changes in 'bands' during muscle contraction
HIZ shrinks: H band, I band, Z-band
calcium channels in t-tubules
dihydropyradine receptors (opened by depolarization of postsynaptic -muscle- cell)
conduction to contraction of skeletal muscle
presynaptic NT release --> small depol of postsynaptic (muscle) cell --> depol travels down to t-tubules --> opens voltage-gated Ca++ channels (dihydropyradine receptors) --> small Ca++ influx --> opens calcium-gated ryanodine receptor/channels on SR --> big increase in intracytoplasmic Ca++ --> bind Troponin C --> move tropomyosin (via Troponin I) out of the way, allow myosin-actin binding
conduction to contraction of smooth muscle
requires increased intracell Ca; 2 methods: 1) AP --> voltage-gated Ca++ channels open, or 2) alpha1/M3 stim --> Gq --> IP3 --> inc Ca++; once calcium increases, get unified pathway: Ca++ binds calmodulin --> activates myosin light chain kinase --> phosphorylates (activates) myosin --> cross-bridge formation and contraction
hormonal regulators of smooth muscle contraction
alpha1 (vasculature) and M3 (sweat glands) both cause contraction via Gq --> IP3 --> Ca++; beta2 (vasodilation) causes relaxation via Gi --| cAMP --> myosin light chain kinase activation (ie beta2 prevents activation of MLCK)
skeletal vs smooth muscle
skeletal has Z-lines, uses Ca++ - TropnoninC complexes to facilitate bindin, striated, multinucleated, and AP upstroke is driven by SODIUM; smooth has no Z-lines, is single nucleated, not striated, AP upstroke is driven by CALCIUM and Ca++ binds calmodulin to activate myosin light chain kinase
pannus formation
RA: tissue flap (inflammatory?), causes cartilage and bone destruction
jointspace in RA vs OA
increased in RA (inflammation), decreased in OA (wear-and-tear destruction of cartilage brings bones closer together)
systemic sx in RA / OA
none in OA (it’s a mechanical wear and tear process); fever, fatigue, pleuritis and pericarditis in RA
joints affected in RA / OA
RA: synoval joints, MCP/PIP (boutenierres, swan neck, z-thumb); OA: weight-bearing joints (hip), PIP/DIP (Bouchard's and Heberden's nodes)
age of onset of RA/OA
RA in middleage women (F 20-50) -- same as most AI diseases; OA: old people (disease of wear and tear)
change with rest in RA/OA
OA improves with rest (worse at end of the day); RA improves with movement (characterized by morning stiffness)
infectious causes of arthritis (septic arthritis)
MCC: S.Aureus; in sexually active young people: gonococcus--monoarticular; others: lyme disease: a/w ECM, polyarticular. See **IgM**
Seronegative arthrititides
a/w HLA-B27 (unlike RA: HLA-DR4): 1) ANKYLOSING SPONDYLITIS (spine and sacroiliac, uveitis); 2) REITER SYNDROME (urethritis, conjuncitivitis, arthritis); 3) PSORIATIC ARTHRITIS (10% of psoriasis patients); 4) IBD
tx for osteoporosis
bisphophonates --| bone resoprtion (also used for paget's disease, bone mets, multiple myeloma)
2 types of osteoporosis
1: post-menopause --> dec estrogen; 2: senile, M/F > 70yo
failure of bone marrow resorption (osteoclastic failure); can cause: 1) anemia, 2) cranial nerve dysfunction (impingment of neural foramina), 3) blindness, 4) deafness
increased thickness of epiphyseal plates
rickets (osteomalacia of kids): dec Vit D --> dec Ca++ --> dec mineralization of osteoid --> "Soft bones"
brown tumor
cystic space lined with osteoclasts and filled with fibrous stroma / blood (seen in osteitis fibrosa cystica = Von Recklinghausen's Dz of bone)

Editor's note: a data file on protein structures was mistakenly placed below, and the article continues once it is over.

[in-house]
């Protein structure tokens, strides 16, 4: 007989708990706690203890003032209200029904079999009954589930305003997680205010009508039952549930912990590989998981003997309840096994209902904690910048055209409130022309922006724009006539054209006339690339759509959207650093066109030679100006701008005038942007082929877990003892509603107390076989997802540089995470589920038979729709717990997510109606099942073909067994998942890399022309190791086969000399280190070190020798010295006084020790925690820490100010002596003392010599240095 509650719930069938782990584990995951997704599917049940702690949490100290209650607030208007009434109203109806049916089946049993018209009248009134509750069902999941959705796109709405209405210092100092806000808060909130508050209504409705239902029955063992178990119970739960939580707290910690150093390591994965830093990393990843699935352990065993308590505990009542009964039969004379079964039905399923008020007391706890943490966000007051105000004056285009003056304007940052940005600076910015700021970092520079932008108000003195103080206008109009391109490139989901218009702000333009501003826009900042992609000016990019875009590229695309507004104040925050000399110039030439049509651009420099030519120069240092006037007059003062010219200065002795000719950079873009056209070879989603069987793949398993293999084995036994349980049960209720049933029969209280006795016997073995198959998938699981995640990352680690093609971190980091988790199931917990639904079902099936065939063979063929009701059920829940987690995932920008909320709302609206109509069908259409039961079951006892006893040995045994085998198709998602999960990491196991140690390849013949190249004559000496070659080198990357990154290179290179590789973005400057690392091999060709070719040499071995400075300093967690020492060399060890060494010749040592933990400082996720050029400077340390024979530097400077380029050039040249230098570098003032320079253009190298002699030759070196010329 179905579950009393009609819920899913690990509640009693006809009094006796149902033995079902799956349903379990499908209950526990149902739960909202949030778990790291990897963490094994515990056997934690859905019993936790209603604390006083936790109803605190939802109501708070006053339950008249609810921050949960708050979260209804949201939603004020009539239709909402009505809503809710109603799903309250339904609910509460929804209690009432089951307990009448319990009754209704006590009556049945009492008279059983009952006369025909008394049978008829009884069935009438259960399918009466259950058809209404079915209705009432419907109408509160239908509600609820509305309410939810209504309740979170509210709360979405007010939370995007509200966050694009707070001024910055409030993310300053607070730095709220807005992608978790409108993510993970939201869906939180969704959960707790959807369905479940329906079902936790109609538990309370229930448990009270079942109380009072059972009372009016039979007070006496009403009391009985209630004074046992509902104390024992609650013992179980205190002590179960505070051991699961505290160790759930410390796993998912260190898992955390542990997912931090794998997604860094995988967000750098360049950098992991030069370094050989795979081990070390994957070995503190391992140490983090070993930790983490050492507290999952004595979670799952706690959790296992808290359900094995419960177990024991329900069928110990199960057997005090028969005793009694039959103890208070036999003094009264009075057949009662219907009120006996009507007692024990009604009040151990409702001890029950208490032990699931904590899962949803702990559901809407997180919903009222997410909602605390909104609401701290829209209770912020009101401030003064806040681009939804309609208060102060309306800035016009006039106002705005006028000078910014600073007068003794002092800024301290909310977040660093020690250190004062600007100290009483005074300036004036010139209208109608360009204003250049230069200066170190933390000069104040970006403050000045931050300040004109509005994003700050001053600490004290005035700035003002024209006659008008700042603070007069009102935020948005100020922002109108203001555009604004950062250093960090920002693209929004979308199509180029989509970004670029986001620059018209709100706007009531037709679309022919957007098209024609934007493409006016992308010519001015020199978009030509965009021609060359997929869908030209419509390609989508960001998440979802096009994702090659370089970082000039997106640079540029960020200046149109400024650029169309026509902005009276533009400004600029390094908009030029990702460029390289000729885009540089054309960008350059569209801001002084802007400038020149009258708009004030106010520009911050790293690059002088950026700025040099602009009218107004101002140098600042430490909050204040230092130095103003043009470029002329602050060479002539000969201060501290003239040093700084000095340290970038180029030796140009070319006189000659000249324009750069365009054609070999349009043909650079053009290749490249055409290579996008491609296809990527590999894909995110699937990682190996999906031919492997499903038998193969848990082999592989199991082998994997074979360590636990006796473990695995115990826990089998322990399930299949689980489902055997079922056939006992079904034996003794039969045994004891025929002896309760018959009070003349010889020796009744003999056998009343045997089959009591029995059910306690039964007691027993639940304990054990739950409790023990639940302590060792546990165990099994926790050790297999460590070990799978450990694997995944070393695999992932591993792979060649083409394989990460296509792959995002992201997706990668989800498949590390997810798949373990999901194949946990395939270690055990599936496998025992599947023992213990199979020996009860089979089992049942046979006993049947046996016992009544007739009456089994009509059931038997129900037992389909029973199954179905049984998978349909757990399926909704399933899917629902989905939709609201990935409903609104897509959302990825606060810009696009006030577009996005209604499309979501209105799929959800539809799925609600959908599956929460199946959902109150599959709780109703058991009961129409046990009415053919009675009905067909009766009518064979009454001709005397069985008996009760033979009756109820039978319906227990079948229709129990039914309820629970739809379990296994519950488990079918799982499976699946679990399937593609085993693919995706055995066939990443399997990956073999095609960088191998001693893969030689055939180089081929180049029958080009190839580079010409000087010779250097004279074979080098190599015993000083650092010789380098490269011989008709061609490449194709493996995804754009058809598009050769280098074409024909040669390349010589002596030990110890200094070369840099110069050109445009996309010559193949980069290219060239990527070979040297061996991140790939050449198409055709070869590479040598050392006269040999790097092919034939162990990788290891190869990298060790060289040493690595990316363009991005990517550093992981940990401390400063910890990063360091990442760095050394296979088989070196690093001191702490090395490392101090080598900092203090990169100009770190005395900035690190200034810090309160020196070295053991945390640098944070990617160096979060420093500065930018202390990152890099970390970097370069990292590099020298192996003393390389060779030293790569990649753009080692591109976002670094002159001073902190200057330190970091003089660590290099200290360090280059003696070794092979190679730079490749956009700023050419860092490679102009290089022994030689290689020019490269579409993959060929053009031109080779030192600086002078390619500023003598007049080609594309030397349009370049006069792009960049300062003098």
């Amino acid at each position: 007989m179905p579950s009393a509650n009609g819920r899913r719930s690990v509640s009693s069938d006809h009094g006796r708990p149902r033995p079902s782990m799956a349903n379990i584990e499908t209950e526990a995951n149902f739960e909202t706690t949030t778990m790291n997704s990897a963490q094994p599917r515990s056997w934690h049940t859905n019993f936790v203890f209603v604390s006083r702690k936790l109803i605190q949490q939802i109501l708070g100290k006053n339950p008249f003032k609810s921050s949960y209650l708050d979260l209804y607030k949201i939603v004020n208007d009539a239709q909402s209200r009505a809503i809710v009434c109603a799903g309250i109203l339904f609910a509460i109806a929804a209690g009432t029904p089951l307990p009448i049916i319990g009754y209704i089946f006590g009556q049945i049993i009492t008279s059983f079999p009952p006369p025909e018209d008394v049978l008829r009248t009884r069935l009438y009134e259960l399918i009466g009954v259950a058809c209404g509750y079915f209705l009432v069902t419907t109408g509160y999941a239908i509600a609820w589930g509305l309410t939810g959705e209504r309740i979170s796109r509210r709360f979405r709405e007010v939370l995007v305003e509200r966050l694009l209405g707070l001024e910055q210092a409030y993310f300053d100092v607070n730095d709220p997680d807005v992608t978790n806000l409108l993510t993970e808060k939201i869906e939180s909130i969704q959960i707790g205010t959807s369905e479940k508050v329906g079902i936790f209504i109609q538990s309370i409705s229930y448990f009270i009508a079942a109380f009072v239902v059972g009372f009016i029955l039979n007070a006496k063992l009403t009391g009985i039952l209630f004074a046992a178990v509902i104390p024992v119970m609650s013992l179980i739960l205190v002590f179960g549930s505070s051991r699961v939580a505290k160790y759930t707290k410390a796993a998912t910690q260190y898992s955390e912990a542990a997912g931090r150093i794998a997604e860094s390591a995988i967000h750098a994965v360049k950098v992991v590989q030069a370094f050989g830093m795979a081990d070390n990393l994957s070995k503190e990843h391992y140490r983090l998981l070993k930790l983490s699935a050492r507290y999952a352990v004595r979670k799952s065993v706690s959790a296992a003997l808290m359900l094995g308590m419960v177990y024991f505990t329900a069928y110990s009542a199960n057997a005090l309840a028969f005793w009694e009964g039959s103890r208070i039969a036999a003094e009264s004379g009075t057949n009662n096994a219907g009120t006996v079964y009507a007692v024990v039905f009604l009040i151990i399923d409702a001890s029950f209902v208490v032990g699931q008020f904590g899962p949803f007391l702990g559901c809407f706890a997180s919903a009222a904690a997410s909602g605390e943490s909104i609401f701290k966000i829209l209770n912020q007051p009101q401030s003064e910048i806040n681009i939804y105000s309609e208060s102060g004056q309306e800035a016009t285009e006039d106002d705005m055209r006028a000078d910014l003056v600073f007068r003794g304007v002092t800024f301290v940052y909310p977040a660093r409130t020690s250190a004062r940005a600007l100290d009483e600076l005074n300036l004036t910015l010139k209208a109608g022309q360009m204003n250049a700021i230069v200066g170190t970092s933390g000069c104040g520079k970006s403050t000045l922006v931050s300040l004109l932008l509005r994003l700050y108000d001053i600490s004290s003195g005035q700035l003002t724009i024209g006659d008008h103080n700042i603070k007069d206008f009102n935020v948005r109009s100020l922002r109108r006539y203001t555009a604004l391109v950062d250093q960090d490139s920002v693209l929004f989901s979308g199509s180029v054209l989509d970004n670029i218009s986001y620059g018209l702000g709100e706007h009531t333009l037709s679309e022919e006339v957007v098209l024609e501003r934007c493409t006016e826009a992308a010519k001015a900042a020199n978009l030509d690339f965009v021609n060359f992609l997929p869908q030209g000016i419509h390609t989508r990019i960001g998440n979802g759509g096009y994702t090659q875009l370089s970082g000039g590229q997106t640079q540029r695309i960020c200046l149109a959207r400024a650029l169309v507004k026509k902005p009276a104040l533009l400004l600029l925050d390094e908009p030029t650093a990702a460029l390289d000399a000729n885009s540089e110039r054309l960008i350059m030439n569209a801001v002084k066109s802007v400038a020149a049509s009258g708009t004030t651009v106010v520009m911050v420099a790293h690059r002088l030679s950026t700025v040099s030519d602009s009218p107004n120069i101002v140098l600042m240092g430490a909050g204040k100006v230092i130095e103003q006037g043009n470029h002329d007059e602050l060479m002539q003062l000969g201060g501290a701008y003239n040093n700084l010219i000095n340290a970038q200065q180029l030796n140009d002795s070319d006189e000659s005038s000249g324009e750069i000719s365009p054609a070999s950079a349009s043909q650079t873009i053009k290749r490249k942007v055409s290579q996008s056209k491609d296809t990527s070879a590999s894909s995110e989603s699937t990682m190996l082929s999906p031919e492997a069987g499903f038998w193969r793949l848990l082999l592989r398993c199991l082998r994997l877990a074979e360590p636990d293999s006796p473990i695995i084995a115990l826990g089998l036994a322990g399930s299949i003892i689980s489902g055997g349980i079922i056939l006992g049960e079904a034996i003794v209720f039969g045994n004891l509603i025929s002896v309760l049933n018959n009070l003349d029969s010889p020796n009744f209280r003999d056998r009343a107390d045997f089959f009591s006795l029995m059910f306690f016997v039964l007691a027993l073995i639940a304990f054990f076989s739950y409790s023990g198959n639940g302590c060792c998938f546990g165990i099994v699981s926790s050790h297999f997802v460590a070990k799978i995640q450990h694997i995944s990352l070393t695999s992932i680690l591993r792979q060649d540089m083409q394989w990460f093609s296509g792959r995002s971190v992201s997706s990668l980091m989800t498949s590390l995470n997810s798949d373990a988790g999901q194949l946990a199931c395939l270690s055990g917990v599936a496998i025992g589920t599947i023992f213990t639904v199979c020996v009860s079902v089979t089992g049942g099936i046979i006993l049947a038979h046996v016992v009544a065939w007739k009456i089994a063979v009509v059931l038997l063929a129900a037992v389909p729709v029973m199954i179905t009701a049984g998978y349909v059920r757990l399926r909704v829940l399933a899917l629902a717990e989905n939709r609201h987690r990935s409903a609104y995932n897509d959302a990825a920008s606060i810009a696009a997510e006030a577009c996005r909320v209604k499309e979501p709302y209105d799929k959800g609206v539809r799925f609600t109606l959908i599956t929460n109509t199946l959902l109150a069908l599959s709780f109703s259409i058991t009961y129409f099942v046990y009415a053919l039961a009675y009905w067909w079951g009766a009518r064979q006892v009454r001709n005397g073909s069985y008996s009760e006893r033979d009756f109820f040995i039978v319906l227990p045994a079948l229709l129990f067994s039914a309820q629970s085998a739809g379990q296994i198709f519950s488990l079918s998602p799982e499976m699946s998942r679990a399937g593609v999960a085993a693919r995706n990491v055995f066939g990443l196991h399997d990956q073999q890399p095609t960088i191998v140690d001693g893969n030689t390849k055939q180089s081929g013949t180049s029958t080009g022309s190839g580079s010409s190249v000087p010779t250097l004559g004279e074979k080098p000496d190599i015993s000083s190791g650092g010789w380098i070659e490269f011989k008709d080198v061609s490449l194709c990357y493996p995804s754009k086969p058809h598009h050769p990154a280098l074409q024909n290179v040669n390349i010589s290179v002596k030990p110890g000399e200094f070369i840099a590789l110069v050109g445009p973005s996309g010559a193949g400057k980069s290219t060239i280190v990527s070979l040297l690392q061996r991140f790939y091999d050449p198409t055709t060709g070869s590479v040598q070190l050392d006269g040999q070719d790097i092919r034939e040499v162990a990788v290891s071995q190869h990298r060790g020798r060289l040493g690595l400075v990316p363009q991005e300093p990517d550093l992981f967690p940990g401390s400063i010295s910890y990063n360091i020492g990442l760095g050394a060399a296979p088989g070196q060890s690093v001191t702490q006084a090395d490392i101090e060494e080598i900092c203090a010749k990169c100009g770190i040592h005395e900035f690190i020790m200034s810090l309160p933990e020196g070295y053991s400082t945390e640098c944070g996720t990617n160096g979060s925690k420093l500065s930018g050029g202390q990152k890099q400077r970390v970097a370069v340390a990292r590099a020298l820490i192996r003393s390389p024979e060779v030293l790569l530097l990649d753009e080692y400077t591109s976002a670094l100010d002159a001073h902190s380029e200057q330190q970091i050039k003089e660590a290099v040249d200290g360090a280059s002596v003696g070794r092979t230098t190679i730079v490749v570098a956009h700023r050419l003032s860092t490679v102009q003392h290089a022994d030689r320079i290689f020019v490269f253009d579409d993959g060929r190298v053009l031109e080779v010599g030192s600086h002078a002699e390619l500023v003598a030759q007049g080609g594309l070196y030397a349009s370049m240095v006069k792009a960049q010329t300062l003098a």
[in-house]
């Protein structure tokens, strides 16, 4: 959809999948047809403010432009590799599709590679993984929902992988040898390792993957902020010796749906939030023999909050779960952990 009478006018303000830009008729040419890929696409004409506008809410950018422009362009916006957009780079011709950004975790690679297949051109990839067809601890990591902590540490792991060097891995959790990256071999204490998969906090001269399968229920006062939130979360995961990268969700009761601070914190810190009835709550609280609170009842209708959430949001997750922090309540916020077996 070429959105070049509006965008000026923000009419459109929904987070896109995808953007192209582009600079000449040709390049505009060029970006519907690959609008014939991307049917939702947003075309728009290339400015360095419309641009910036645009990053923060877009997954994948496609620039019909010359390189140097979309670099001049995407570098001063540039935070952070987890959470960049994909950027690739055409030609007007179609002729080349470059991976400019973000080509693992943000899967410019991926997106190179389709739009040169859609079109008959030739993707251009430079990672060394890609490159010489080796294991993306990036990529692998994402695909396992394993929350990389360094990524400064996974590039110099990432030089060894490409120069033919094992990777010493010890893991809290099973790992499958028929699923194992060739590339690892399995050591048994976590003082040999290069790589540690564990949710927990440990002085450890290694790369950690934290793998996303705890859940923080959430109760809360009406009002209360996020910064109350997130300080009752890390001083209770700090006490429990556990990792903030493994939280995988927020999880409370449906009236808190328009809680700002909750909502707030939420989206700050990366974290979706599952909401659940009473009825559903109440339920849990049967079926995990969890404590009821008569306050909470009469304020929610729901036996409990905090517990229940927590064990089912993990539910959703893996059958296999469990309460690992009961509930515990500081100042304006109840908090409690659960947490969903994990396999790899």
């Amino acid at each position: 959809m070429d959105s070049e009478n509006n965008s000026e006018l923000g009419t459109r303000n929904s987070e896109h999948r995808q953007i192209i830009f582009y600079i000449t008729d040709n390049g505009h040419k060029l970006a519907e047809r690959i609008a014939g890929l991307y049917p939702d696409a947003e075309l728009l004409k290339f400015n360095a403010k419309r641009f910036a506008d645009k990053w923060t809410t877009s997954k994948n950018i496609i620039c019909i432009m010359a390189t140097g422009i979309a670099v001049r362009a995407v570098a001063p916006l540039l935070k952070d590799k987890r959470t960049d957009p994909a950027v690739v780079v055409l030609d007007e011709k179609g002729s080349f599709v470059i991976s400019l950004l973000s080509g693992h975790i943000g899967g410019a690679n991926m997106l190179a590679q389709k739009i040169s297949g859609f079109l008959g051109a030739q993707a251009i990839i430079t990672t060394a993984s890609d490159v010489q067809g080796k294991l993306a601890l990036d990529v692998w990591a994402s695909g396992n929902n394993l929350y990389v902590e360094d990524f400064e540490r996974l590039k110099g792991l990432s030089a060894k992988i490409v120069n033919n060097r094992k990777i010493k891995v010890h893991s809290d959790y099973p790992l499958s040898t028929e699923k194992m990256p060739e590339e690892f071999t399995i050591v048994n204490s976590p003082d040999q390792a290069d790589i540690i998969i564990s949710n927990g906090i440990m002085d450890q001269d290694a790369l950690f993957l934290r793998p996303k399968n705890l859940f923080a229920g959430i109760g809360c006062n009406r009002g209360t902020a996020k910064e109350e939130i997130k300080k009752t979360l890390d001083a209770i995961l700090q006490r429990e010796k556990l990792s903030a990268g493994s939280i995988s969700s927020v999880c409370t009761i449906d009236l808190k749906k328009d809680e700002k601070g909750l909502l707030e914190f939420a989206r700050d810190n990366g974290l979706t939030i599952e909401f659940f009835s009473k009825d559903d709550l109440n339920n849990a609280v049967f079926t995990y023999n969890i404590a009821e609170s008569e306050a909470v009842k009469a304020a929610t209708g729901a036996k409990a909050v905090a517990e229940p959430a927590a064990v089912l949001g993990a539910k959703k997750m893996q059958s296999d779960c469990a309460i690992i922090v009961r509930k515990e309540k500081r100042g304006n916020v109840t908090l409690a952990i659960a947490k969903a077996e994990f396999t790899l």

osteitis fibrosa cystica
primary increase in PTH --> inc Vit D, inc Ca++, dec Phosphorus; --> inc osteoclast activity, inc alk phos
paget's disease
inc osteoclast and blast activity --> elevated alk phos (rest normal); mosaic pattern of bone (disorganized), "cap won't fit" b/c of increased bone density, but poor structural integrity --> increased fractures; common in elderly, and can lead to osteosarcoma (rarely, but the only time you see osteosarcoma in elderly)
osteosarcoma in elderly
2' to paget's disease
McCune Albright syndrome
polyostotic fibrous displasia in little girls: café au lait spots, short stature, precocious puberty
consequences of paget's disease
1) bone pain from fractures (poor structural integrilty); 2) high output heart failure (shunts in highly vascular bone); 3) hearing loss; 4) osteosarcoma (rare, but only cause of osteosarcoma in elderly)
osteomyeleitis in: 1) neonates; 2) kids; 3) adults; 4) sickle cell; 5) IVDU
1) neonates: e.coli/grp B strep --> heme spread; 2) kids: s.aureus --> heme spread; 3) adults: surgery/fracture complication; 4) sickle cell: salmonella; 5) IVDU: pseudomonas
histiocytosis x
clonal proliferation of langerhans cells; see birbeck granules in cells (tennis-racket shaped cytoplasmic structures)
types of histiocytosis x
from worse to better: 1) Letterer-Siwe (multiorgan, multifocal); 2) Hans-Schuller-Christian (unisystem, multifocal): skull, DI, exophthalmus; 3) Eosinophilic Granuloma (unifocal, usu bone), best prognosis
polymyalgia rheumatica
muscle pain, stiffness, NO WEAKNESS; a/w temporal arteritis (elev ESR); usu >50yo, tx w/ prednisone
polymyositis vs dermatomyositis
both a/w anti-Jo-11 1, elev CK and aldolase, progressive proximal muscle weakness caused by CD8+ T-cell injury; dermatomyositis adds rash (in pattern of woman's shawl)
anti-RNP Abs
mixed connective tissue disease
bone tumors around knee
epiphysis: giant cell tumor (benign); metaphysis: osteochondroma (aka exostosis; benign), osteosarcoma (osteogenic carcinoma; malignant)
giant cell tumor of bone
FEMALES 20-40 yo (only bone tumor more common in females); occurs in epiphyseal end (knee), locally aggressive but benign; "soap bubble" on xray, spindle shaped cells with multinucleated giant cells histologically